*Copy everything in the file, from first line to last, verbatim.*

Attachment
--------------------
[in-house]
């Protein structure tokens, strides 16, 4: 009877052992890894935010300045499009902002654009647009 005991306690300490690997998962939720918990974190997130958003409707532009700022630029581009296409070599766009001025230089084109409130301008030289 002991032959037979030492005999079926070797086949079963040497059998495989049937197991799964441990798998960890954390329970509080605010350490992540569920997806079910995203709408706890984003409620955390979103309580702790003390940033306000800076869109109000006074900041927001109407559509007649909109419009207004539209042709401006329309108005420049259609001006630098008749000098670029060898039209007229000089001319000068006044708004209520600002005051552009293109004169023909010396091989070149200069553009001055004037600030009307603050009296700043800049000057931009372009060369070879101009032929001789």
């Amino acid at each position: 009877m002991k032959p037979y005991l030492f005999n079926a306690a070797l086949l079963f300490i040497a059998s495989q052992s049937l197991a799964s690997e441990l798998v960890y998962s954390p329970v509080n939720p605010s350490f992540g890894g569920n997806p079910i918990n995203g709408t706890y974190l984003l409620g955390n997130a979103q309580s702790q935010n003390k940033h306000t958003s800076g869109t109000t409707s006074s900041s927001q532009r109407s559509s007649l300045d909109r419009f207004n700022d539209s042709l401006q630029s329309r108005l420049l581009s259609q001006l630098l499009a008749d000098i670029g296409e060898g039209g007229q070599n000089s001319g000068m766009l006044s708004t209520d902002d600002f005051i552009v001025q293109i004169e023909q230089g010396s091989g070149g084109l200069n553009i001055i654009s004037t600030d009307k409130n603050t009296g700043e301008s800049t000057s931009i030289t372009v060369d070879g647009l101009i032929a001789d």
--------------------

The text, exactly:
[in-house]
């Protein structure tokens, strides 16, 4: 009877052992890894935010300045499009902002654009647009 005991306690300490690997998962939720918990974190997130958003409707532009700022630029581009296409070599766009001025230089084109409130301008030289 002991032959037979030492005999079926070797086949079963040497059998495989049937197991799964441990798998960890954390329970509080605010350490992540569920997806079910995203709408706890984003409620955390979103309580702790003390940033306000800076869109109000006074900041927001109407559509007649909109419009207004539209042709401006329309108005420049259609001006630098008749000098670029060898039209007229000089001319000068006044708004209520600002005051552009293109004169023909010396091989070149200069553009001055004037600030009307603050009296700043800049000057931009372009060369070879101009032929001789």
């Amino acid at each position: 009877m002991k032959p037979y005991l030492f005999n079926a306690a070797l086949l079963f300490i040497a059998s495989q052992s049937l197991a799964s690997e441990l798998v960890y998962s954390p329970v509080n939720p605010s350490f992540g890894g569920n997806p079910i918990n995203g709408t706890y974190l984003l409620g955390n997130a979103q309580s702790q935010n003390k940033h306000t958003s800076g869109t109000t409707s006074s900041s927001q532009r109407s559509s007649l300045d909109r419009f207004n700022d539209s042709l401006q630029s329309r108005l420049l581009s259609q001006l630098l499009a008749d000098i670029g296409e060898g039209g007229q070599n000089s001319g000068m766009l006044s708004t209520d902002d600002f005051i552009v001025q293109i004169e023909q230089g010396s091989g070149g084109l200069n553009i001055i654009s004037t600030d009307k409130n603050t009296g700043e301008s800049t000057s931009i030289t372009v060369d070879g647009l101009i032929a001789d």